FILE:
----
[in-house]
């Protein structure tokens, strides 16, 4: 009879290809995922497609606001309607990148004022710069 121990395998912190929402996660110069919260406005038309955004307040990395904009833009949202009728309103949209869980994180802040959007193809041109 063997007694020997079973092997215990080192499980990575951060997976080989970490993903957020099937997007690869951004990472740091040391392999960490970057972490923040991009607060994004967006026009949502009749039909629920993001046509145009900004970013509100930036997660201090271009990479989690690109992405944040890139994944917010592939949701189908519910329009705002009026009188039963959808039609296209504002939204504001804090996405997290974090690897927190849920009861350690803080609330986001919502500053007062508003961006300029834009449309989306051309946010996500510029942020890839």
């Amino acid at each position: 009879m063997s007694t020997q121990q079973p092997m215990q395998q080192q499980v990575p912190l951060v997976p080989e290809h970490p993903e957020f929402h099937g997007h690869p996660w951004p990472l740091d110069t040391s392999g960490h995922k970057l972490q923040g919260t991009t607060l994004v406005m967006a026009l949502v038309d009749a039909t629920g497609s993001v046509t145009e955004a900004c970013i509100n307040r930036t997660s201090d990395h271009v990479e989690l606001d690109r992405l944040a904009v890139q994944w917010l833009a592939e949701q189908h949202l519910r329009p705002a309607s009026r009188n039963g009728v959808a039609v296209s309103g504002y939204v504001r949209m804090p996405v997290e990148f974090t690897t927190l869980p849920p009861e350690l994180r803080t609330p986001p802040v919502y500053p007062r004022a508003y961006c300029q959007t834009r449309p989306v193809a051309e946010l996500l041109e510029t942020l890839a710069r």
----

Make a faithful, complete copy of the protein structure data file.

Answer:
[in-house]
């Protein structure tokens, strides 16, 4: 009879290809995922497609606001309607990148004022710069 121990395998912190929402996660110069919260406005038309955004307040990395904009833009949202009728309103949209869980994180802040959007193809041109 063997007694020997079973092997215990080192499980990575951060997976080989970490993903957020099937997007690869951004990472740091040391392999960490970057972490923040991009607060994004967006026009949502009749039909629920993001046509145009900004970013509100930036997660201090271009990479989690690109992405944040890139994944917010592939949701189908519910329009705002009026009188039963959808039609296209504002939204504001804090996405997290974090690897927190849920009861350690803080609330986001919502500053007062508003961006300029834009449309989306051309946010996500510029942020890839």
């Amino acid at each position: 009879m063997s007694t020997q121990q079973p092997m215990q395998q080192q499980v990575p912190l951060v997976p080989e290809h970490p993903e957020f929402h099937g997007h690869p996660w951004p990472l740091d110069t040391s392999g960490h995922k970057l972490q923040g919260t991009t607060l994004v406005m967006a026009l949502v038309d009749a039909t629920g497609s993001v046509t145009e955004a900004c970013i509100n307040r930036t997660s201090d990395h271009v990479e989690l606001d690109r992405l944040a904009v890139q994944w917010l833009a592939e949701q189908h949202l519910r329009p705002a309607s009026r009188n039963g009728v959808a039609v296209s309103g504002y939204v504001r949209m804090p996405v997290e990148f974090t690897t927190l869980p849920p009861e350690l994180r803080t609330p986001p802040v919502y500053p007062r004022a508003y961006c300029q959007t834009r449309p989306v193809a051309e946010l996500l041109e510029t942020l890839a710069r």